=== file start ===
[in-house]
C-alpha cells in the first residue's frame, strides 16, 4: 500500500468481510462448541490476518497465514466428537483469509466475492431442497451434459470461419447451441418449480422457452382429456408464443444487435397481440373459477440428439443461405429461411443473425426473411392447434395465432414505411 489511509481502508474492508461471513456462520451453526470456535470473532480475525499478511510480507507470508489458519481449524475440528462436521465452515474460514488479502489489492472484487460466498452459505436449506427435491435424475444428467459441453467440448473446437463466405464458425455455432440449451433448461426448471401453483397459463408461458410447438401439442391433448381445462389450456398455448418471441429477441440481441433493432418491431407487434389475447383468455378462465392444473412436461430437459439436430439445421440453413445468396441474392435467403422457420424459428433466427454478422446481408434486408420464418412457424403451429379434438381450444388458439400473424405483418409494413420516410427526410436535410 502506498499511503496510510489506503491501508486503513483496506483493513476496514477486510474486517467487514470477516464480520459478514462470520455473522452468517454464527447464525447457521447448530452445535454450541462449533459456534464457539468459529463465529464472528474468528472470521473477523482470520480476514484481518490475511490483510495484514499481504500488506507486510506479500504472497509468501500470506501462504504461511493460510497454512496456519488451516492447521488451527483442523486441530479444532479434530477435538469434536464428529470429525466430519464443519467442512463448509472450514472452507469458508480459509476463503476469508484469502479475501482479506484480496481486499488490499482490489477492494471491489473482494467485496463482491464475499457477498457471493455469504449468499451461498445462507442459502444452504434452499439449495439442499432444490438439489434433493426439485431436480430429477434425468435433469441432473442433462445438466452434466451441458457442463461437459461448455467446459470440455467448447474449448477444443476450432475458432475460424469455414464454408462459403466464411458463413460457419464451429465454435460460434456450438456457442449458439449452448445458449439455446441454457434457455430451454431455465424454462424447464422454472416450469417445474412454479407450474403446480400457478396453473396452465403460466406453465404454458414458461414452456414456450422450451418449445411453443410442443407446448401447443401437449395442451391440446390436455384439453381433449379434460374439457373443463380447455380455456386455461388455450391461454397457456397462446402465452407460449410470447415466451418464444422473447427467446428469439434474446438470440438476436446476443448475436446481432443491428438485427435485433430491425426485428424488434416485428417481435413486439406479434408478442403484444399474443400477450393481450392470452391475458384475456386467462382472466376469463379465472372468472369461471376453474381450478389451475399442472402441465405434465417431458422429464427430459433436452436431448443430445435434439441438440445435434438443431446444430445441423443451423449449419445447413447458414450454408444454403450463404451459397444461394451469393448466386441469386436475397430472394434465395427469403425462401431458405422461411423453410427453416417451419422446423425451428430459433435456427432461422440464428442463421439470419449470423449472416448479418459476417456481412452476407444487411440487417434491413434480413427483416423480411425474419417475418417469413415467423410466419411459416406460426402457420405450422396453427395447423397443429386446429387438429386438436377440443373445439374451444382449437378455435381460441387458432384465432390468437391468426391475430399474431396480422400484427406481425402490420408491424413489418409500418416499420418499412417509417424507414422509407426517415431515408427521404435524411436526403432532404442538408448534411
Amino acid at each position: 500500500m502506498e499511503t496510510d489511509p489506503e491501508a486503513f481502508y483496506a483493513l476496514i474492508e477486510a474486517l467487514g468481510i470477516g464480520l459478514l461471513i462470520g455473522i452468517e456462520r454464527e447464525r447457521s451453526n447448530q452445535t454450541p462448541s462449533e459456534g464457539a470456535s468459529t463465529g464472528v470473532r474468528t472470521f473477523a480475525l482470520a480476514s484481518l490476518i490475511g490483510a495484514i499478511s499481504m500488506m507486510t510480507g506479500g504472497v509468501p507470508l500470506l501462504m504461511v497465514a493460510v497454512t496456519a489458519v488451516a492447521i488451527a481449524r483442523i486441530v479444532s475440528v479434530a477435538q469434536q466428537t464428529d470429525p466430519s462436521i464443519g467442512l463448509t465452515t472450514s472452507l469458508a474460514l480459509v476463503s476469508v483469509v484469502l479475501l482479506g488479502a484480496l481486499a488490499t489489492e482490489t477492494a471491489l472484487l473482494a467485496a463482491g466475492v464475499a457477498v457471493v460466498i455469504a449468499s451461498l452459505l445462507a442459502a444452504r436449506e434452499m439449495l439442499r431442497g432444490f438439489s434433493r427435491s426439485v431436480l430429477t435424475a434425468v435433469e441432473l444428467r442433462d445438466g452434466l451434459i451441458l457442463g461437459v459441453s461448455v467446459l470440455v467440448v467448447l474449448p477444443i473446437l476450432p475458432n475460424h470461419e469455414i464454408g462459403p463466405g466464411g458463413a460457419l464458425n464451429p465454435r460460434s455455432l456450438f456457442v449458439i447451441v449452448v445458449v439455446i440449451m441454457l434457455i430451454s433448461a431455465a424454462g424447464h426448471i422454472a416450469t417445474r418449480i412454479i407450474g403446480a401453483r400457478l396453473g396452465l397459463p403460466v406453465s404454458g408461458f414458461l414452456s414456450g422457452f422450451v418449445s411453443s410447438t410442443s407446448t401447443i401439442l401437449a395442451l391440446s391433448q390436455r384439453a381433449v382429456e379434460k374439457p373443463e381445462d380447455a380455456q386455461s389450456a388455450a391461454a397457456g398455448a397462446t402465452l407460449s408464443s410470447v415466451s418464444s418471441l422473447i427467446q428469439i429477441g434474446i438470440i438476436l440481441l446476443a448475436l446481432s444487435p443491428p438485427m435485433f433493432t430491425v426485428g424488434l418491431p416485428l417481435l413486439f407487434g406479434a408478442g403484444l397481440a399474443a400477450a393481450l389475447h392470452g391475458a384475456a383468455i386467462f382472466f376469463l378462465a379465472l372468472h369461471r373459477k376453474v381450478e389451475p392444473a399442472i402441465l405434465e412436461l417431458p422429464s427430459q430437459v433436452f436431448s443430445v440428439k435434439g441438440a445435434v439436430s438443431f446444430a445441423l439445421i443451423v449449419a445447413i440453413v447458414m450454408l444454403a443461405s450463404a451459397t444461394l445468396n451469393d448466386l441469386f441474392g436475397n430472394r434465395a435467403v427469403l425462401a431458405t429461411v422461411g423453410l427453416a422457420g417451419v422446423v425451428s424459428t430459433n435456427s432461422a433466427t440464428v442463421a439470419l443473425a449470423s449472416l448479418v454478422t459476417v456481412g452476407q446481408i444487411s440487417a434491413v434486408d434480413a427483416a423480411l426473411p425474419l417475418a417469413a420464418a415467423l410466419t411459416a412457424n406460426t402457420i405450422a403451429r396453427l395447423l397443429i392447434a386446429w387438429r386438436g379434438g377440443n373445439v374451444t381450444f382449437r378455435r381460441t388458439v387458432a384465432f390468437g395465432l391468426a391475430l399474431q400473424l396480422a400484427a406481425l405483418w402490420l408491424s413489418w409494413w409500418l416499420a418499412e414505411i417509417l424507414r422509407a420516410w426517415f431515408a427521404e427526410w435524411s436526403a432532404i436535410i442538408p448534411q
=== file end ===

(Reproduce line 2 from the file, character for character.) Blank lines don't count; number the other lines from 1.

C-alpha cells in the first residue's frame, strides 16, 4: 500500500468481510462448541490476518497465514466428537483469509466475492431442497451434459470461419447451441418449480422457452382429456408464443444487435397481440373459477440428439443461405429461411443473425426473411392447434395465432414505411 489511509481502508474492508461471513456462520451453526470456535470473532480475525499478511510480507507470508489458519481449524475440528462436521465452515474460514488479502489489492472484487460466498452459505436449506427435491435424475444428467459441453467440448473446437463466405464458425455455432440449451433448461426448471401453483397459463408461458410447438401439442391433448381445462389450456398455448418471441429477441440481441433493432418491431407487434389475447383468455378462465392444473412436461430437459439436430439445421440453413445468396441474392435467403422457420424459428433466427454478422446481408434486408420464418412457424403451429379434438381450444388458439400473424405483418409494413420516410427526410436535410 502506498499511503496510510489506503491501508486503513483496506483493513476496514477486510474486517467487514470477516464480520459478514462470520455473522452468517454464527447464525447457521447448530452445535454450541462449533459456534464457539468459529463465529464472528474468528472470521473477523482470520480476514484481518490475511490483510495484514499481504500488506507486510506479500504472497509468501500470506501462504504461511493460510497454512496456519488451516492447521488451527483442523486441530479444532479434530477435538469434536464428529470429525466430519464443519467442512463448509472450514472452507469458508480459509476463503476469508484469502479475501482479506484480496481486499488490499482490489477492494471491489473482494467485496463482491464475499457477498457471493455469504449468499451461498445462507442459502444452504434452499439449495439442499432444490438439489434433493426439485431436480430429477434425468435433469441432473442433462445438466452434466451441458457442463461437459461448455467446459470440455467448447474449448477444443476450432475458432475460424469455414464454408462459403466464411458463413460457419464451429465454435460460434456450438456457442449458439449452448445458449439455446441454457434457455430451454431455465424454462424447464422454472416450469417445474412454479407450474403446480400457478396453473396452465403460466406453465404454458414458461414452456414456450422450451418449445411453443410442443407446448401447443401437449395442451391440446390436455384439453381433449379434460374439457373443463380447455380455456386455461388455450391461454397457456397462446402465452407460449410470447415466451418464444422473447427467446428469439434474446438470440438476436446476443448475436446481432443491428438485427435485433430491425426485428424488434416485428417481435413486439406479434408478442403484444399474443400477450393481450392470452391475458384475456386467462382472466376469463379465472372468472369461471376453474381450478389451475399442472402441465405434465417431458422429464427430459433436452436431448443430445435434439441438440445435434438443431446444430445441423443451423449449419445447413447458414450454408444454403450463404451459397444461394451469393448466386441469386436475397430472394434465395427469403425462401431458405422461411423453410427453416417451419422446423425451428430459433435456427432461422440464428442463421439470419449470423449472416448479418459476417456481412452476407444487411440487417434491413434480413427483416423480411425474419417475418417469413415467423410466419411459416406460426402457420405450422396453427395447423397443429386446429387438429386438436377440443373445439374451444382449437378455435381460441387458432384465432390468437391468426391475430399474431396480422400484427406481425402490420408491424413489418409500418416499420418499412417509417424507414422509407426517415431515408427521404435524411436526403432532404442538408448534411